As the chase continues into the extraordinary seascape of a mysterious ocean, where sea monsters reign, deadly mermaids hunt, and pirates skulk, Parsifal learns that staying alive on the high seas is no easy task; especially when being hunted down by the vengeful and determined Lady Vasille. As beautiful, deadly, and driven as ever, Lady Vasille will stop at nothing to retrieve the compass and the power it contains. In this fantastically wrought, nautical fantasy adventure, McCallum J. Morgan transports the reader into a truly magical realm.

Amazon link: http://amzn.to/2uHR4o3

Barnes and Noble: http://bit.ly/2tLjbS1

Kobo: http://bit.ly/2uL1AL0

 

Meet McCallum J. Morgan

McCallum J. Morgan is a twenty-two year old author who also dabbles in the dark arts of painting and costuming. His books include the steampunk fantasy, The Weather Casters Saga, and the horror-comedy, Ambulatory Cadavers. He lives and writes in North Idaho, where nature and music inspire madness while he dreams of times long past.

Website: http://mccallumjmorgan.weebly.com/

Facebook: https://www.facebook.com/mccallumjmorgan

Blog: http://mhablas.blogspot.com/

Publisher: http://www.littlebirdpublishinghouse.com/

Youtube: http://bit.ly/2v2N2cc

Twitter: @McCallumJMorgan

Instagram: @mccallumjmorgan

Amazon Author Page: http://amzn.to/2vRR1pG

 

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Tea with Aldridge

“Mama?”

At the sound of Aldridge’s voice, Eleanor, Duchess of Haverford composed her face, smoothing the slight frown that creased her forehead and forcing a smile as she turned from her desk to greet this beloved guest.

“My love,” she said, as he crossed to press a kiss on the hand she raised for him, and then on one cheek. The boy looked well. He had a spring to his step that had long been missing, his eyes were clear and bright, and his cheerful grin had lost the cynical twist so pronounced a bare few months ago—to her eye, at least.

Eleanor hoped what she had to say would not cast him back into melancholy.

Aldridge had been raised with the finest manners money could buy. He took the seat he was offered, complimented her on the success of her most recent entertainment, asked about the book her companion was reading, discussed the likelihood of rain on Tuesday next, and generally kept up his end of the conversation without once showing impatience or asking why she had sent for him.

He must be wondering, though. “Cousin Judith,” Eleanor said to her companion, “I would like a few minutes of private conversation with my son. Would you leave us, please? I will send when I want you.”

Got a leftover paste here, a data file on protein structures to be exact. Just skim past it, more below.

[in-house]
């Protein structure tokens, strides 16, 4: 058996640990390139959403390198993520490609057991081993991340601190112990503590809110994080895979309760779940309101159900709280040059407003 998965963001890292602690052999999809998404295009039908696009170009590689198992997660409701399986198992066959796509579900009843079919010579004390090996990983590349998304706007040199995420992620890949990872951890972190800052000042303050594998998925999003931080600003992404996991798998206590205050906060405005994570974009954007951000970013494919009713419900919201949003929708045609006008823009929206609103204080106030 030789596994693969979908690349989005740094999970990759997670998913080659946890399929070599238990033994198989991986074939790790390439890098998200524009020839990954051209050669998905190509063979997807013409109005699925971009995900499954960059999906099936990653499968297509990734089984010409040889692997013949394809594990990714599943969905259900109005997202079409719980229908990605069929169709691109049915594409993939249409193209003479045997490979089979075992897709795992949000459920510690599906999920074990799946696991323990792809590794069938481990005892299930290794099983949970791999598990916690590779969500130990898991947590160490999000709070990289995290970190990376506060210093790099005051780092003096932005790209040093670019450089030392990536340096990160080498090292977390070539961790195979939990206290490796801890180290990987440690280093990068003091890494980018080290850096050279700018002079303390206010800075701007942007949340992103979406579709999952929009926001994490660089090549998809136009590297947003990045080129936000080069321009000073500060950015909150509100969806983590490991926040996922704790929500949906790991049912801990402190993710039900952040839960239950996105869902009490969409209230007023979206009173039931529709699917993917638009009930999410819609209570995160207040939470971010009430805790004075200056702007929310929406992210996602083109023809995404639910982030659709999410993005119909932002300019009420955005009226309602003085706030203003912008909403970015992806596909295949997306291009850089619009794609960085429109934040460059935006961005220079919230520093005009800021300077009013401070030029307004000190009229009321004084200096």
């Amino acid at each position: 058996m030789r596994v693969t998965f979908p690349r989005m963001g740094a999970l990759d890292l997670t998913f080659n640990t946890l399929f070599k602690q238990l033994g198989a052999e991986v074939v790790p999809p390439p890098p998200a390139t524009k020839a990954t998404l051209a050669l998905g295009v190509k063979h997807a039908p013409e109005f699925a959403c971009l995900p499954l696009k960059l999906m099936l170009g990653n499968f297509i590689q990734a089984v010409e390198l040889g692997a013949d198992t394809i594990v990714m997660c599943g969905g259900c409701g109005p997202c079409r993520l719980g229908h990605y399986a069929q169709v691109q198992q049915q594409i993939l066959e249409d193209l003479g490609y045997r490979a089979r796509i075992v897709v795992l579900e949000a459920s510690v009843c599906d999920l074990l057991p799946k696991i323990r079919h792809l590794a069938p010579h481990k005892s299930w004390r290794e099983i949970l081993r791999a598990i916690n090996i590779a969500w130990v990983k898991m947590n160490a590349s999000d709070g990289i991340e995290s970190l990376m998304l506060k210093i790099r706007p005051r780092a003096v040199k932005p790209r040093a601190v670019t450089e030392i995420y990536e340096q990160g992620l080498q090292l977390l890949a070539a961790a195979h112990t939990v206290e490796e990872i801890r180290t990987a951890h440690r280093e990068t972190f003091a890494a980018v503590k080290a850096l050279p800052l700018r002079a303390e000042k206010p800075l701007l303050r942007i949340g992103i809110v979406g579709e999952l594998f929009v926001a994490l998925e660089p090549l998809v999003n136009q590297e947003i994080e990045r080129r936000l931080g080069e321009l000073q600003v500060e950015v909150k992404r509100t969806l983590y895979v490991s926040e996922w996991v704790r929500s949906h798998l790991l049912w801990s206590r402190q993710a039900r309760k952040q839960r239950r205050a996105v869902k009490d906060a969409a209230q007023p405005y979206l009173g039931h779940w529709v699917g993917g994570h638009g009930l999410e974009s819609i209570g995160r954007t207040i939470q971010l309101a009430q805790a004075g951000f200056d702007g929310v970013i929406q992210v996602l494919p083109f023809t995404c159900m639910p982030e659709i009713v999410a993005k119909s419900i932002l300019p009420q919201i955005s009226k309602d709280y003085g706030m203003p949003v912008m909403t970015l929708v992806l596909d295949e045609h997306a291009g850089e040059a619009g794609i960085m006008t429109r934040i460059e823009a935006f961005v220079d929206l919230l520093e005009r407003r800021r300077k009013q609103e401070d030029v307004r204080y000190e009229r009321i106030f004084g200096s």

“What do you plan for that one, Mama?” Aldridge asked. Haverford had an army of indigent relatives, with nothing to do but hang on the ducal coat tails. Eleanor had long since formed the habit of taking the women one by one as companions, finding their talents and interests, and helping them into positions that suited their skills.

“Not, I think, a marriage, my dear. A library perhaps. She is happiest with her head in a book. Or, I begin to think, perhaps she might be persuaded to try her hand at a memoir or a Gothick. She writes the most delightful letters. I can see her living with Cousin Harriet in a comfortable little house, writing spine-chilling stories and having a most wonderful time.”

Aldridge chuckled. “Cousin Harriet, is it? The one that breeds dogs and hates men? Mama, you are a complete hand.”

“I collect that is a slang expression, Aldridge darling,” she said attempting to be disapproving, but twinkling back at him. He really was a sweet boy.

“You must be wondering why I sent for you,” she began.

He leaned over to kiss her cheek again. “Because you missed me?” he suggested. “I have neglected you shamefully, Mama, these past weeks.”

An opening. Eleanor took it. “These past six months, Aldridge. Since you took Mrs Winstanley into your keeping. You have been much engrossed, I take it.”

Aldridge sat back, his eyes suddenly wary. “I am sure discussing one’s mistress with one’s mother is not de rigueur,” he complained.

“Introducing one’s mistress to one’s Mama opens one to such comments, dear,” Eleanor teased, ignoring the subtle withdrawal evidenced in the suddenly bland voice, the stiffness of his posture.

As she’d hoped, Aldridge relaxed, a fleeting grin lifting one corner of his mouth.

But the matter was serious enough. “One hears remarks, my dear. Hostesses who lack the Merry Marquis at their affairs; gentlemen who must play their merry japes without their boon companion; even His Grace your father has commented you have abandoned your usual pursuits.”

“His Grace has no reason to complain. I do my work.”

“Yes, my love. You are an excellent manager. But, Aldridge, I am concerned.”

“You have nothing to be concerned about, Mama.” It would be an exaggeration to say her tall elegant son flung himself to his feet, but he certainly rose more quickly and less smoothly than usual, and then stalked with controlled deliberation to the brandy decanter she kept for him on the sideboard. “May I…?”

She nodded her permission, and he poured a drink while she decided how to approach her topic. It was harder than she expected. She yearned to tell him to do what pleased him, to stay in the fools’ paradise he was building with the lovely Becky.

But she could not ignore the duty owed to the young woman. Eleanor, who seldom allowed herself to feel such a plebian and useless emotion as guilt, was aware she should have given Becky the means to escape when they met six months earlier. She had quite deliberately put Aldridge’s need for Becky’s brand of comfort ahead of Becky’s evident desire to abandon the life of a courtesan. She did not feel guilty. But she did acknowledge a debt.